Try Google’s Android Mobile OS on Your Computer with Live CD

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Try Google’s Android Mobile OS on Your Computer with Live CD

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We recently wanted to test for the Android platform here at MakeUseOf, but we don’t all have Google-friendly cellphones. If you don’t have a beautiful new Android smartphone and want to try out Google’s newest mobile OS, you’ll be glad to hear you’re not entirely out of luck.

We’ve previously discussed the Android SDK, a useful tool for simulating the Android experience on your PC. The Android Live CD, which offers a bootable version of the mobile OS for use on any computer, can also convert your PC into a massive virtual smartphone.

Emulating the Android environment will enable developers to test new apps without spending money on the newest and best cellular smartphone. The chance to “test before you buy” for the customer is appealing to any careful shopper. If you have a CD burner and the ability to boot from a CD, you can try out Google’s newest offering.

Download & Burn The Android Live CD

Android’s Google Code home page has numerous options for getting the most recent build. There is a torrent link on the downloads page for downloading the. If you want to download over the web, you’ll need two files: liveandroidv0.3.iso.001 and liveandroidv0.3.iso.002.

Please keep in mind that if you take the weblinks, you’ll need to join the files once they’ve both finished downloading. Google advises using HJSplit, a simple freeware tool that you may get here. Simply download it, click Join, and then pick your two files. Those who get Android through torrent will find a ready-to-burn.ISO file waiting for them.

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Write the using your preferred image-burning program. Burn the ISO file to a CD. As a Windows user, I’d prefer ImgBurn since it’s absolutely free and does the job quickly. Linux users will need to use Wine to get ImgBurn to operate, whilst Mac users may burn the image using the OS X Disk Utility.

If burning a CD causes you problems, you may always write the image to a USB drive using a program called Universal Netboot Installer. It is meant to give users with bootable versions of their favorite Linux distributions on USB and is available for both Windows and Linux.

Once the application has been downloaded, run it, choose Disk Image, and then find your Android Live CD.ISO before selecting the USB device and pressing OK. When your image has been written to USB, you will be required to restart.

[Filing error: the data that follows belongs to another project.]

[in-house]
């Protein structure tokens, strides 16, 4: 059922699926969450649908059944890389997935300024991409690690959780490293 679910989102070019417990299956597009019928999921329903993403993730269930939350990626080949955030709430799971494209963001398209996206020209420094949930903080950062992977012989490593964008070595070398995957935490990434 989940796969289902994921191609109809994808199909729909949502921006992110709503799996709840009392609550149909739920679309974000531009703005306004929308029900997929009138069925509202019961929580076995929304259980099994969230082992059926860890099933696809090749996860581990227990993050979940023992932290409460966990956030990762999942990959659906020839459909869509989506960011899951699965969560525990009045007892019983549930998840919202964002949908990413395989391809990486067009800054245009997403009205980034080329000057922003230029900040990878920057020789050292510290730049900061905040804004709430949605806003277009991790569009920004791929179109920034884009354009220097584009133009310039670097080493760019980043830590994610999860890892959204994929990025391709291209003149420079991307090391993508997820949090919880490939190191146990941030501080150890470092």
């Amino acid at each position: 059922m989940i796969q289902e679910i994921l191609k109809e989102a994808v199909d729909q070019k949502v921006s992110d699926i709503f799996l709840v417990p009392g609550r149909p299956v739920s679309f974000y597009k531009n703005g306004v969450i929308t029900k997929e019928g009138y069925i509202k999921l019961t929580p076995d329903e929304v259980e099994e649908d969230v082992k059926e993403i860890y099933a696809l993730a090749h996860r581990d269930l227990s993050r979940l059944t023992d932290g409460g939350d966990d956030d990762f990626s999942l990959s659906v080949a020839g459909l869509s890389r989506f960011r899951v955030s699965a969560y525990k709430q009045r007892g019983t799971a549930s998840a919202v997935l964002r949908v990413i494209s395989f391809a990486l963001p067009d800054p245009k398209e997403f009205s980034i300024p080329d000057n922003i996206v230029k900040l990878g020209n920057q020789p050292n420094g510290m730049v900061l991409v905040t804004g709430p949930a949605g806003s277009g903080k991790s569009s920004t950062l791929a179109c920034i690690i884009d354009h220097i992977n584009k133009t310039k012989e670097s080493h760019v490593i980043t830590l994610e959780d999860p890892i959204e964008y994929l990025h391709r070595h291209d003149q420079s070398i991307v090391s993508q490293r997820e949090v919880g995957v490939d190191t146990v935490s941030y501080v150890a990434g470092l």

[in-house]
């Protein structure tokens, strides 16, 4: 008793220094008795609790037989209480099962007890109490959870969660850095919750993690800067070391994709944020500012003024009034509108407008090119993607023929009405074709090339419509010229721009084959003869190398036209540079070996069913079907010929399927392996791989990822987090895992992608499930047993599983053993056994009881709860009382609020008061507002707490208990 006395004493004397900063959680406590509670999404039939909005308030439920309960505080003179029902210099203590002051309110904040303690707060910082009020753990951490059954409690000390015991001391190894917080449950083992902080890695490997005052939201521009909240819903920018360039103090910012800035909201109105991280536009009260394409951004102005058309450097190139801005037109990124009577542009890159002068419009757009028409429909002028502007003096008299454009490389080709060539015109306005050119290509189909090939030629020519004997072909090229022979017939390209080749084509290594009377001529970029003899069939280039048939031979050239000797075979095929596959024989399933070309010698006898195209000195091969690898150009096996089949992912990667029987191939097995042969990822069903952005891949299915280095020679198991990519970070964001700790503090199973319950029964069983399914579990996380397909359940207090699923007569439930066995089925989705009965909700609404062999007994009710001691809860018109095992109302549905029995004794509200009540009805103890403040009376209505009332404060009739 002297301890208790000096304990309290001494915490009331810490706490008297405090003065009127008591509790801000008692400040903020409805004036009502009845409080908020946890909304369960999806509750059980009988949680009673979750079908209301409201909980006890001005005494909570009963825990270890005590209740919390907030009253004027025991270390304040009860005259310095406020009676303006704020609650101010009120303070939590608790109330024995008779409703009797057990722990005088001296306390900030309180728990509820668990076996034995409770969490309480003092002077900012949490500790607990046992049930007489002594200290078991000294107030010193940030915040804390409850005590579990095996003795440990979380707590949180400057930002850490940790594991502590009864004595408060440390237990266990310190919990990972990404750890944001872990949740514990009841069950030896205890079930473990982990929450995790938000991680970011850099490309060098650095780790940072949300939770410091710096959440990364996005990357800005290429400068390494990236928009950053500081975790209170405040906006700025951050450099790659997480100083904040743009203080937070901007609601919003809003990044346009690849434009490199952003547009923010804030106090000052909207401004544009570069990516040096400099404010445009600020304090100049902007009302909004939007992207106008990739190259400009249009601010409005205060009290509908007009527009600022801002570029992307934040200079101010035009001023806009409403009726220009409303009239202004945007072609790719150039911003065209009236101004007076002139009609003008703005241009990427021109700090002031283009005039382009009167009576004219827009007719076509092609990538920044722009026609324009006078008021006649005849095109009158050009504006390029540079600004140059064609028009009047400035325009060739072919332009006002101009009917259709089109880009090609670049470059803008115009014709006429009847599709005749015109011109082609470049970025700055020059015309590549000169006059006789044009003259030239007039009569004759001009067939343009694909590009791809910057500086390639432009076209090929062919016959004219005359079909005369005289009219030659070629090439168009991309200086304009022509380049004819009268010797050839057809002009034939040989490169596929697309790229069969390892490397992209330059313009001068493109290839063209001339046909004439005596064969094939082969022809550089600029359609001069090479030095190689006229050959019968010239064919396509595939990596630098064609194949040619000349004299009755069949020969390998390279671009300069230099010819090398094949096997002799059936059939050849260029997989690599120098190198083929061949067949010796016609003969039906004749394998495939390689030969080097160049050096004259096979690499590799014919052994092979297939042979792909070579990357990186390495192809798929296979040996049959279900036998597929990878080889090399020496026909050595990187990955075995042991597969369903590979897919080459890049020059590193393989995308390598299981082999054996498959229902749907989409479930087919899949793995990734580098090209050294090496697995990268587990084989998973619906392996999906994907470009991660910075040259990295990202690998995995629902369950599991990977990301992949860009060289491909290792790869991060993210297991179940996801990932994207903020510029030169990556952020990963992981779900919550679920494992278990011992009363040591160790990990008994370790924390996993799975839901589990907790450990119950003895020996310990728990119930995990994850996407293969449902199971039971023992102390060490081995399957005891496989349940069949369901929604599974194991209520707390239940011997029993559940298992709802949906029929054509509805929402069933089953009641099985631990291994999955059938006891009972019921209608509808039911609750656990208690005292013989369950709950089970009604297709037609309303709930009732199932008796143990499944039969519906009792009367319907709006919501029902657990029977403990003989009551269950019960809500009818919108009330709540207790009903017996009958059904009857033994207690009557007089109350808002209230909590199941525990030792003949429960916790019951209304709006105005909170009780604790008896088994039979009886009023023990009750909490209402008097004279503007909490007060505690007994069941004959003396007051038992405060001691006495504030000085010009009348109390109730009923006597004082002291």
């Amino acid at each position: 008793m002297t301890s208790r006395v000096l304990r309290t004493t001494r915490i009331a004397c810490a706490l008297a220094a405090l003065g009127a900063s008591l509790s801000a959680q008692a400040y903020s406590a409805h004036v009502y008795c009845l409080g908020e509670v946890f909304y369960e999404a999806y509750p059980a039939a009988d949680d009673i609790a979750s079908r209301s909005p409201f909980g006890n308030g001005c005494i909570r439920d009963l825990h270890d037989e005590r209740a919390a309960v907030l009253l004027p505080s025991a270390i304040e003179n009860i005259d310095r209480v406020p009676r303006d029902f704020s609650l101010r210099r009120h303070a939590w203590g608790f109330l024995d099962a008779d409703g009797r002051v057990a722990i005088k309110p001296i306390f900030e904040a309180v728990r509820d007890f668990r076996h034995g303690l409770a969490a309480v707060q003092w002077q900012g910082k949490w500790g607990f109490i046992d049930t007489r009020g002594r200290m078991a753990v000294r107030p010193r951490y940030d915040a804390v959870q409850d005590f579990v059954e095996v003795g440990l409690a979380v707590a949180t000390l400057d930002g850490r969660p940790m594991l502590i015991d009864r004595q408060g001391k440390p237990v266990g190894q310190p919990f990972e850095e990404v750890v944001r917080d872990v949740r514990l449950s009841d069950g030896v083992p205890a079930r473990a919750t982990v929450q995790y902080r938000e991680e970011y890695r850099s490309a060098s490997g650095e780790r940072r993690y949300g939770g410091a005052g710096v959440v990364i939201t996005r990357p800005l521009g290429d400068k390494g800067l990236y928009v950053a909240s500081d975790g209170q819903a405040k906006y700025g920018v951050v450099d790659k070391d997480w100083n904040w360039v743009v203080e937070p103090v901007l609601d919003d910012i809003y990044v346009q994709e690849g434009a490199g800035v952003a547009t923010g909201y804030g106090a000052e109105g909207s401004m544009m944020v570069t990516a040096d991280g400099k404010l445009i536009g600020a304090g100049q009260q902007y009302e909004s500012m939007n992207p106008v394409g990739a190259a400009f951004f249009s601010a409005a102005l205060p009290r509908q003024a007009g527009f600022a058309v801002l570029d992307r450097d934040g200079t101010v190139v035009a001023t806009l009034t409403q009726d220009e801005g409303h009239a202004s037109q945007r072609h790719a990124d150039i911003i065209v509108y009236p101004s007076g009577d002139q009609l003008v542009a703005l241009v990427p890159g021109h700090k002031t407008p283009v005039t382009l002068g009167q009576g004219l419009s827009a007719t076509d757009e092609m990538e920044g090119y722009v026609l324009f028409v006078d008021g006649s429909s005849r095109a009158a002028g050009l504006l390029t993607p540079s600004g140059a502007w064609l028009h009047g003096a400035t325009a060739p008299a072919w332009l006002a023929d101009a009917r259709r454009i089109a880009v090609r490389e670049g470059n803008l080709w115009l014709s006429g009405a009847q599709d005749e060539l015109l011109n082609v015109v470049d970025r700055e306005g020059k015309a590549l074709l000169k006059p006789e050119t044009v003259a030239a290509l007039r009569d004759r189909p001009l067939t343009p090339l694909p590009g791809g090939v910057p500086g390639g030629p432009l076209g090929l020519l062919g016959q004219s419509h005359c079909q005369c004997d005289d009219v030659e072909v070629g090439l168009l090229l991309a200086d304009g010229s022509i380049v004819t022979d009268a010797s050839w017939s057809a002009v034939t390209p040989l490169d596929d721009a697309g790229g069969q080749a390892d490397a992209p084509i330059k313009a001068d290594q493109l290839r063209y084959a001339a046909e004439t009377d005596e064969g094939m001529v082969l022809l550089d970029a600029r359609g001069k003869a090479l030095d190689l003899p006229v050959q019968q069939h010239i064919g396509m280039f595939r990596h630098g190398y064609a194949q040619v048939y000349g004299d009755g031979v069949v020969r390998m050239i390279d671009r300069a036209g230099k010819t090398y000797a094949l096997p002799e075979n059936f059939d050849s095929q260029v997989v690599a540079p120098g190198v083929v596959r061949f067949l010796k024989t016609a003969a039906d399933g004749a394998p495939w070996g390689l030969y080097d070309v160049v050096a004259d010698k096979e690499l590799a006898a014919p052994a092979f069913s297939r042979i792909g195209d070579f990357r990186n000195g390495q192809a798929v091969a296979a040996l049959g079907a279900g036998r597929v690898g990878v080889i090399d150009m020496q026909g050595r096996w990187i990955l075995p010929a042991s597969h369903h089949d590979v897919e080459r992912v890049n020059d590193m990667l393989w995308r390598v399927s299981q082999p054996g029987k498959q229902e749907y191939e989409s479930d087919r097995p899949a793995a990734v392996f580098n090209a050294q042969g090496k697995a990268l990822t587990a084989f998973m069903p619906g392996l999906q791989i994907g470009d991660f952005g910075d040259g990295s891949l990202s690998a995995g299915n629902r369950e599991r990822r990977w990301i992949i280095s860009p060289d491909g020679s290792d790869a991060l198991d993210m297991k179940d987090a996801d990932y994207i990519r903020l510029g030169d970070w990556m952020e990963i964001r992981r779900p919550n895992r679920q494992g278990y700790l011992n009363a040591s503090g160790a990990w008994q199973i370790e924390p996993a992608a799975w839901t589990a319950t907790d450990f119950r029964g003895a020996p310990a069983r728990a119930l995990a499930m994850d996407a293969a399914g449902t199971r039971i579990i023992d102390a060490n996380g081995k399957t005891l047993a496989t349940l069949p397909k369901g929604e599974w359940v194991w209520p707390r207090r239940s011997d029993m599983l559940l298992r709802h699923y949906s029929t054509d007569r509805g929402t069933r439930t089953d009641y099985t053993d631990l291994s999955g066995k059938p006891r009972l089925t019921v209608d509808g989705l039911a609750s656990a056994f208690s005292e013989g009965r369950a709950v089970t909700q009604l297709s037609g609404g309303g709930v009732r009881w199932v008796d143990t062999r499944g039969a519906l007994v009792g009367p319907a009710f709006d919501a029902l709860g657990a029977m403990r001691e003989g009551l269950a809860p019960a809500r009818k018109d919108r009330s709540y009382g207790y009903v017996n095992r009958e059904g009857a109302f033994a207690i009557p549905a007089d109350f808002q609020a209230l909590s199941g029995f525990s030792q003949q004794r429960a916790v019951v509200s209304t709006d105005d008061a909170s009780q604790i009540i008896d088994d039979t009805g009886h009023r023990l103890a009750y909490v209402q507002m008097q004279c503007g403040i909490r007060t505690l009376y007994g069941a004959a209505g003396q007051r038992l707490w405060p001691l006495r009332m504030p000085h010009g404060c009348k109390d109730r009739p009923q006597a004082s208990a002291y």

Although Google does not expressly declare that this version is USB bootable, I was able to get version 0.3 of the Android Live CD to boot through USB. If you’re having trouble booting via USB, return to the downloads page and retrieve liveandroidv0.2usb.iso.001 and liveandroidv0.2usb.iso.002. This will give you Android Live version 0.2, which you will need to combine with HJSplit before publishing to USB using the Universal Netboot Installer.

You’re ready to go after you’ve prepared your CD or USB stick!

Booting Into Android Live

Restart your computer while your freshly burnt CD or USB stick is still in the drive. Set your main boot device to the CD drive or Removable Device (depending on what you’re using) so that your machine searches for Android before it looks for your primary operating system on the hard disk.

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Enter setup when your PC starts, normally by hitting F2 or Del (although you’ll see “Press x to Enter Setup” flash up) and re-arrange your boot devices such that your selected disk takes priority. Wait for your PC to restart once you save and leave (typically F10).

If everything goes as planned, your PC will recognize the Android operating system and offer you to choose between 800×600 or 1024×768 as your screen resolution. If you are unable to run the Android operating system, it is conceivable that your PC is incompatible; if this is the case, don’t forget to install the Android SDK!

You’ll be able to experiment, test software, and determine if Google’s “iPhone killer” actually delivers the punch you’re looking for before committing to a new contract.

Have you used the Android Live CD before? Did you use a CD or an extra USB stick? Was it useful in deciding on your future smartphone? Tell us in the comments!

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